or some of his precursors:

Cage was not the first composer to conceive of a piece consisting solely of silence. Precedents and prior examples include:

  • Alphonse Allais’s 1897 Funeral March for the Obsequies of a Deaf Man, consisting of nine blank measures. Allais’s composition is arguably closer in spirit to Cage’s work; Allais was an associate of Erik Satie, and given Cage’s profound admiration for Satie, the possibility that Cage was inspired by the Funeral March is tempting. However, according to Cage himself, he was unaware of Allais’s composition at the time (though he had heard of a nineteenth century book that was completely blank). 
  • Erwin Schulhoff’s 1919 “In futurum”, a movement from the Fünf Pittoresken for piano. The Czech composer’s meticulously notated composition is made up entirely of rests. 
  • In Harold Acton’s 1928 book Cornelium a musician conducts “performances consisting largely of silence”. 
  • Yves Klein’s 1949 Monotone-Silence Symphony (informally The Monotone Symphony, conceived 1947–1948), an orchestral forty minute piece whose second and last movement is a twenty minute silence (the first movement being an unvarying twenty minute drone).

Henri Matisse – Black Is Also a Color

I still haven’t been to the Matisse exhibit at the Art Institute of Chicago, unfortunately. Such a powerful artist.

In 1908, when Henri Matisse exhibited in Paris thirty paintings, sculptures and drawings representing his work of the previous eight years, a disgruntled critic complained of the artist’s “unhealthy state of mind, overworked by search and ambition.” If only he’d realized what was coming. Just three years earlier Matisse had burst into notoriety as the most radical of the Fauves, or “wild beasts,” of painting; the 1908 exhibition showed that the 38-year-old artist was ready to take stock of his work without false modesty, the better to push forward into new terrain. His sense of accomplishment and his restlessness could hardly be disentangled. “I do not repudiate any of my paintings,” Matisse declared in his “Notes of a Painter,” published a few months later, “but there is not one of them that I would not redo differently, if I had it to redo.”

Where most observers saw madness and aggression in Matisse’s work, his one great early defender among the critics, Guillaume Apollinaire, saw a “Cartesian master.” “We are not here in the presence of an extravagant or extremist undertaking,” Apollinaire argued. “Matisse’s art is eminently reasonable.” The poet was being sly, knowing as he did that to be reasonable, or rather to put one’s reason into practice, can be a most extreme undertaking. And Matisse was just as crafty when he claimed, in implicit contradiction to Apollinaire, to disdain intellect as a guide to painting: “I believe only in Instinct.” True, Matisse is the most intuitive of painters, yet to express his instinct cost him immense intellectual as well as physical labor. “Often behind one of these works,” he explained to a Catalan journalist, “a dozen more have been undergoing evolution, or, if you wish, involution, from objective vision to the sensationalist idea that engendered it.” Matisse’s insight, if it has been precisely transcribed, is extraordinary. It would have been more conventional to assume that art begins with sensation and is gradually elaborated to construct an “objective vision.” But Matissean vision is just the opposite, moving from objectivity to sensation, or rather (and here comes a curious oxymoron) to a “sensationalist idea,” apparently a sort of intellectualized sensation. It’s as if, in Blakean terms, one were to start from experience to achieve innocence.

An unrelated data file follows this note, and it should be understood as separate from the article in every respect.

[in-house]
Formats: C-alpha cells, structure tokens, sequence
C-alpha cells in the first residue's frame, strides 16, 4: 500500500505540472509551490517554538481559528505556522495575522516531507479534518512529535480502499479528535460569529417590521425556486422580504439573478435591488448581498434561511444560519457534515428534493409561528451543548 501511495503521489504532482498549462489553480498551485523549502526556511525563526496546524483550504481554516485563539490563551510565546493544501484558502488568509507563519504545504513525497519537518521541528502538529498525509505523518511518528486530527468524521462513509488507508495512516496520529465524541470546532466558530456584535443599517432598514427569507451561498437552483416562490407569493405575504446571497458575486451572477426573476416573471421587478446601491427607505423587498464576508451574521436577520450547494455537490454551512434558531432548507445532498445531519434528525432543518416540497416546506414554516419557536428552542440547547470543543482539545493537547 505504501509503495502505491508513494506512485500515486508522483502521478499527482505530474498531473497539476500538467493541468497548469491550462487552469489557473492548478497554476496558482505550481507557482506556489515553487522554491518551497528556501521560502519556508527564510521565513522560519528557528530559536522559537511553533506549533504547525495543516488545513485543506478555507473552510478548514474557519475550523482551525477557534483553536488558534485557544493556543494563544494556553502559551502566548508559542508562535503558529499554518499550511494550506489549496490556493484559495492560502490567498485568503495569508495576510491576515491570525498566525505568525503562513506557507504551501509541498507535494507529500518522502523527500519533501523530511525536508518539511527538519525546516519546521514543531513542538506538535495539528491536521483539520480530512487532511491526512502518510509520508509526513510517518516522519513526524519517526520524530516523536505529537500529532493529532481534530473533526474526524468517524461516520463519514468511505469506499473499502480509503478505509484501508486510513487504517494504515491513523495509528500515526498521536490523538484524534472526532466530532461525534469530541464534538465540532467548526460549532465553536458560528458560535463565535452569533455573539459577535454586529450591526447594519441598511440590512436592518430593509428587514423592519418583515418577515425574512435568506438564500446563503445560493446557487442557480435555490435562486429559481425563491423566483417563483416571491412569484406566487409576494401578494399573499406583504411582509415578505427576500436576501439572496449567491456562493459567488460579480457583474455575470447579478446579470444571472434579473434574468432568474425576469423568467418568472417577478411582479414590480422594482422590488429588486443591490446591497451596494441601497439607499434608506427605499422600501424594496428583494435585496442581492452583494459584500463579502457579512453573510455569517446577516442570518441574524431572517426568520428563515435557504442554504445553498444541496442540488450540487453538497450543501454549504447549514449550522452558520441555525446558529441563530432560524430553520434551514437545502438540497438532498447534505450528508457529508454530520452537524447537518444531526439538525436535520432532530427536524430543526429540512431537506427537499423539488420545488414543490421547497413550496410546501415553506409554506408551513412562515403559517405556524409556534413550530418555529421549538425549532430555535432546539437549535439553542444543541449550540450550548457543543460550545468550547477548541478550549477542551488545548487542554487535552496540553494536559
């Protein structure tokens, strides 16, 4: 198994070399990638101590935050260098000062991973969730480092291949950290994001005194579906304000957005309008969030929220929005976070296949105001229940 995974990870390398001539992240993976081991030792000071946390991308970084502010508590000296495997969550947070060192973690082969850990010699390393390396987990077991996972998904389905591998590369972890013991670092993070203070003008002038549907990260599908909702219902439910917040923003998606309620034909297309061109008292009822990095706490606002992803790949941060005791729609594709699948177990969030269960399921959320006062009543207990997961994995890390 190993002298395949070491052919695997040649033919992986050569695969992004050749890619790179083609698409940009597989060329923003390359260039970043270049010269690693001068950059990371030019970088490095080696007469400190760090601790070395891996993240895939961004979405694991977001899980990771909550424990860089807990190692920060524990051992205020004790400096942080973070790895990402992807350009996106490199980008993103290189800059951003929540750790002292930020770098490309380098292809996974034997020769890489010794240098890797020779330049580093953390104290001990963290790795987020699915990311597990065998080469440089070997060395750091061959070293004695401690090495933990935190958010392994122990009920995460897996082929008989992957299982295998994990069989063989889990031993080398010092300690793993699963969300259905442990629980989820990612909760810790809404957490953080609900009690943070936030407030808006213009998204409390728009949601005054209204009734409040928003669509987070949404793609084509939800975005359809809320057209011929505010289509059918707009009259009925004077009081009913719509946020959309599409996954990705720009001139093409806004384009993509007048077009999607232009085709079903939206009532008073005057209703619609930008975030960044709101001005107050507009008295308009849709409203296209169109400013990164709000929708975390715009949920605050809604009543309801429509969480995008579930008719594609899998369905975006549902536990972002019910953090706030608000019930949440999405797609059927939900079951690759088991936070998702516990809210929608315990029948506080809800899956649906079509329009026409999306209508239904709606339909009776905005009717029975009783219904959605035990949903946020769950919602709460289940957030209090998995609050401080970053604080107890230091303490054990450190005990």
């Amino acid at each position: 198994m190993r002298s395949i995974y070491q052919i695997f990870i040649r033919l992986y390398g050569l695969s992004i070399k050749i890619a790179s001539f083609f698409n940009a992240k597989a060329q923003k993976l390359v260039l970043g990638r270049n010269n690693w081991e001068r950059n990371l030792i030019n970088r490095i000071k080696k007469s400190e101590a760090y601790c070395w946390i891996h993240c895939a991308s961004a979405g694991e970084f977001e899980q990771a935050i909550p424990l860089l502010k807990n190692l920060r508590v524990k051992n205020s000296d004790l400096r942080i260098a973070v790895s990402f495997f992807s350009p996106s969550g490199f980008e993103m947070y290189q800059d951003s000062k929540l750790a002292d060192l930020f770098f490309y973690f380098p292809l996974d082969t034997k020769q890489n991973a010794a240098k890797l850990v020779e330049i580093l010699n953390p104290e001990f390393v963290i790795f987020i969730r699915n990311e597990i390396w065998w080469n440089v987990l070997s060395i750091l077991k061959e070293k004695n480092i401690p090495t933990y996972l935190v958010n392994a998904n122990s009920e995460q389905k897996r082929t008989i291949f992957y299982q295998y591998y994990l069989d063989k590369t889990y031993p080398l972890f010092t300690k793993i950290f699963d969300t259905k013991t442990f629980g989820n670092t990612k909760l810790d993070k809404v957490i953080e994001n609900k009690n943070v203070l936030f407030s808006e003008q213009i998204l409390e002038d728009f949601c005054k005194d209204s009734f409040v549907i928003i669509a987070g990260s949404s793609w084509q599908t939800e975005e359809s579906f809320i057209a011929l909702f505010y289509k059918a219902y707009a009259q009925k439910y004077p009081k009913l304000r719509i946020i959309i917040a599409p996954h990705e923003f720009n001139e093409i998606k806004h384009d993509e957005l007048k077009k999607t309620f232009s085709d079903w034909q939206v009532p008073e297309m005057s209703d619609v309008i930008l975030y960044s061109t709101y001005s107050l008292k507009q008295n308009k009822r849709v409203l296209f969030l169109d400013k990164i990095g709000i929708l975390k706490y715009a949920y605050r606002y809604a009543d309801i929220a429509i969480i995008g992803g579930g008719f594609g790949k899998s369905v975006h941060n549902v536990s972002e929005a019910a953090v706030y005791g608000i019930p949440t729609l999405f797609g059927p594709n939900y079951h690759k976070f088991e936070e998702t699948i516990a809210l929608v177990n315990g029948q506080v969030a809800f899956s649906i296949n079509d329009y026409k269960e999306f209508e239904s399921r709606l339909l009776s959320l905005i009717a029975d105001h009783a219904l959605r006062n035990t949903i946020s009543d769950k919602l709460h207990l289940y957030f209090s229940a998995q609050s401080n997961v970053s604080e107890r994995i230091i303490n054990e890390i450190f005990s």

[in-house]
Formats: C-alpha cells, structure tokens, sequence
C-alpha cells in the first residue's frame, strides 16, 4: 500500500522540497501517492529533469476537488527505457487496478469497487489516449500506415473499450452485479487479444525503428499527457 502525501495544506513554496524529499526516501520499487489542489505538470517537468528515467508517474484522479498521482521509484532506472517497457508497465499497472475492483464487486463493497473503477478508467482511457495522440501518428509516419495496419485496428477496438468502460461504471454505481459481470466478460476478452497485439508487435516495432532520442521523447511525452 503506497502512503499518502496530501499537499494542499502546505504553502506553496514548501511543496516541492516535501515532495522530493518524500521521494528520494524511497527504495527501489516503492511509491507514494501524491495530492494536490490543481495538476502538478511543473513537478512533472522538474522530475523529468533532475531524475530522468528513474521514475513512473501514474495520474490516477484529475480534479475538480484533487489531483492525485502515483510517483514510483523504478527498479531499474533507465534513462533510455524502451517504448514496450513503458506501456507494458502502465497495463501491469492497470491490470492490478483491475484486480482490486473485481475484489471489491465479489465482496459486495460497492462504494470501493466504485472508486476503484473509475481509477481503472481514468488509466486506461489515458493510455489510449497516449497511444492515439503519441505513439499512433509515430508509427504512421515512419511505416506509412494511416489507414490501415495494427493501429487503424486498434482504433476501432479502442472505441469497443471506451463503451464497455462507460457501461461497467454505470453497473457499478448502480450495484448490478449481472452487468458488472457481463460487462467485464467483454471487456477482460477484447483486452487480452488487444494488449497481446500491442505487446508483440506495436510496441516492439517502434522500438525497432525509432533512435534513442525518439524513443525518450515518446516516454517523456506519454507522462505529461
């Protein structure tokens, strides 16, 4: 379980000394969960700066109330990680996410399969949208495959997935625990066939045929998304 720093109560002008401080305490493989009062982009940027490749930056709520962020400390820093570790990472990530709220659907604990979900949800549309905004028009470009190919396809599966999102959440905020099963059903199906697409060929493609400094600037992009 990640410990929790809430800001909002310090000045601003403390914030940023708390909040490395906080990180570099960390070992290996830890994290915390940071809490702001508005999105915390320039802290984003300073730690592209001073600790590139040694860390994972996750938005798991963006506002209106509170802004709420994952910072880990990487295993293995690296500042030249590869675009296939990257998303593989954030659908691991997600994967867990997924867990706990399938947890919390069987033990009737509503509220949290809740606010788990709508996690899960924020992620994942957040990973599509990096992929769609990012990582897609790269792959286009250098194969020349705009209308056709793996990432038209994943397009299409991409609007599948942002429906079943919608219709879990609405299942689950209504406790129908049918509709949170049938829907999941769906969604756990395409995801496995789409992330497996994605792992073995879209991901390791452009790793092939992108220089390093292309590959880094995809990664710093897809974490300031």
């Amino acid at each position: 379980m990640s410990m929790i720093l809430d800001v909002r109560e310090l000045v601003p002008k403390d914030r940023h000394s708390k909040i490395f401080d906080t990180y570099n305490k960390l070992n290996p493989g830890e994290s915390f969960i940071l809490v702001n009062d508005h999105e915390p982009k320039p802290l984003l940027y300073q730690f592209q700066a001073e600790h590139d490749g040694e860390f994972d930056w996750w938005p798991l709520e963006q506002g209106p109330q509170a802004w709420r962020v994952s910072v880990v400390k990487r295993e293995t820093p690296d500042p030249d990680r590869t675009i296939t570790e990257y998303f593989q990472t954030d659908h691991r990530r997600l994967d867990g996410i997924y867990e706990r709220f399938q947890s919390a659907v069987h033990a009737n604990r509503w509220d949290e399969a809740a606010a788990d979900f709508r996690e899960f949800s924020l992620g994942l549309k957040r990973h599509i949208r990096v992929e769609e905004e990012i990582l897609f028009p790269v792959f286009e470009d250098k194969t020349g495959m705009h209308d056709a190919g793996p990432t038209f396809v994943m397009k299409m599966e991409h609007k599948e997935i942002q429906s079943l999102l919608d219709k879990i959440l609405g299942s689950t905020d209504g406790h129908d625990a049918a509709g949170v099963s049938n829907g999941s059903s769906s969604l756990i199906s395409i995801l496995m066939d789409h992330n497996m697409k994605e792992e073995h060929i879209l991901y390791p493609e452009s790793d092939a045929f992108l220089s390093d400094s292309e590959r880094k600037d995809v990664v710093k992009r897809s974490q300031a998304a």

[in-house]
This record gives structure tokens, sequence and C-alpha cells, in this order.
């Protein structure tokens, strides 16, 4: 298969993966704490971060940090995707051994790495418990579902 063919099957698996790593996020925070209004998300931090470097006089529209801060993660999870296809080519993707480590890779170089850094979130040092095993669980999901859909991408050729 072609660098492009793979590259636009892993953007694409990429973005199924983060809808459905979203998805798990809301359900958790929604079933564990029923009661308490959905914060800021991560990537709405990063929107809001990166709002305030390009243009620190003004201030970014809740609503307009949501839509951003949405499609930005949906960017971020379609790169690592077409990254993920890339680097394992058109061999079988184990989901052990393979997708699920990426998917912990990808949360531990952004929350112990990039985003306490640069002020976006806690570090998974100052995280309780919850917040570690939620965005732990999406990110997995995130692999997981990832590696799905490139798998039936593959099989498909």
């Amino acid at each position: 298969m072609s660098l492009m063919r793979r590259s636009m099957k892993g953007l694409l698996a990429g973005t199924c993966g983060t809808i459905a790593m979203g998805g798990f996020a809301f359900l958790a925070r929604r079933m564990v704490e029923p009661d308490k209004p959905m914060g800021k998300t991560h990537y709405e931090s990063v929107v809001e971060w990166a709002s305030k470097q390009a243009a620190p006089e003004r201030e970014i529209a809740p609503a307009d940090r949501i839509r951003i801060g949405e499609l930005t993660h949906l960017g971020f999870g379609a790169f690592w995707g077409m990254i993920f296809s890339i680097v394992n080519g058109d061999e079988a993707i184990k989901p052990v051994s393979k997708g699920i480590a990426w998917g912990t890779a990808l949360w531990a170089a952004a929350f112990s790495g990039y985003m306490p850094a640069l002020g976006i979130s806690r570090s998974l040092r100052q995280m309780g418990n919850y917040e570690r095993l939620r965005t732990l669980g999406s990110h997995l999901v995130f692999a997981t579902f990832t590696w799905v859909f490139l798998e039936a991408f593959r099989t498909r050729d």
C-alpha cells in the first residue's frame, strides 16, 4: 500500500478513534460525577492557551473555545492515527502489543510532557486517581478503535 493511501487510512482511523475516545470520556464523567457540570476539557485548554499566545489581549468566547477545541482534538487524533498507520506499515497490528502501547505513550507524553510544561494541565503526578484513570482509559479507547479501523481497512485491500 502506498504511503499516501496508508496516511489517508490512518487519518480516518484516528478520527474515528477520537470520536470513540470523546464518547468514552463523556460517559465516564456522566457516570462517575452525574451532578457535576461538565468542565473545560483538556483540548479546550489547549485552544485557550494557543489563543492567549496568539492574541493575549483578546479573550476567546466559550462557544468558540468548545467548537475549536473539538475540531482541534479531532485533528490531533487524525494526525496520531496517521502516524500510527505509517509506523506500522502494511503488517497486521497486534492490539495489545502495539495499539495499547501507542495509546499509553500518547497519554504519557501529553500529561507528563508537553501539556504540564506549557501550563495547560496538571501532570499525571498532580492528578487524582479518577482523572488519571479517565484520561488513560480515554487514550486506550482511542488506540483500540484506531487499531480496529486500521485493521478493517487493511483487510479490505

Matisse’s paintings can appear to have taken form effortlessly. Their timelessness is akin to that of the icons that stunned the painter when he visited Russia in 1911—”the true source of all creative search,” he declared. Of course, the frank evidence of multiple revisions observable on the surfaces of most of them tells us that this sense of ease is deceptive. Readers of Hilary Spurling’s biography of the painter can easily come away from it thinking of the artist as an absolute kvetch: high-strung and anxious, a reckless workaholic on the verge of a nervous breakdown. Of the 1906 painting The Gypsy, he later observed that it “shows the energy of a drowning man whose pathetic cries for help are uttered in a fine voice,” while the mural Music (1910) he described as “an immense effort which has exhausted me.” Of the glorious 1912 still life Basket of Oranges, later purchased by Picasso and now on view in Chicago, he told Françoise Gilot, “It was born of misery.” When a painting happened to achieve an unexpected success he took little pleasure in it, seeing the work as just “the beginning of a very painful effort.” A confirmed atheist—except “when I work”—he would use the Lord’s Prayer as a mantra to calm himself down. And yet as his friend the writer and socialist politician Marcel Sembat observed, “He has no wish to offer other people anything other than calm.”

(click to continue reading Black Is Also a Color | The Nation.)


And from the AIC:

Matisse: Radical Invention, 1913–1917 examines what is without question the most innovative, momentous, and yet little-studied time in the artist’s long career. Nearly 120 of his most ambitious and experimental paintings, sculptures, drawings, and prints from the period are on view. Matisse himself acknowledged the significance of these years when he identified two paintings, Bathers by a River and The Moroccans, as among his most pivotal. These monumental canvases from the collections of the Art Institute of Chicago and the Museum of Modern Art, New York, inspired the collaborative work of this exhibition and serve as major touchstones within it. This is the first exhibition to offer an in-depth investigation of Matisse’s art from this time, revealing information uncovered through extensive new art-historical, archival, and technical research.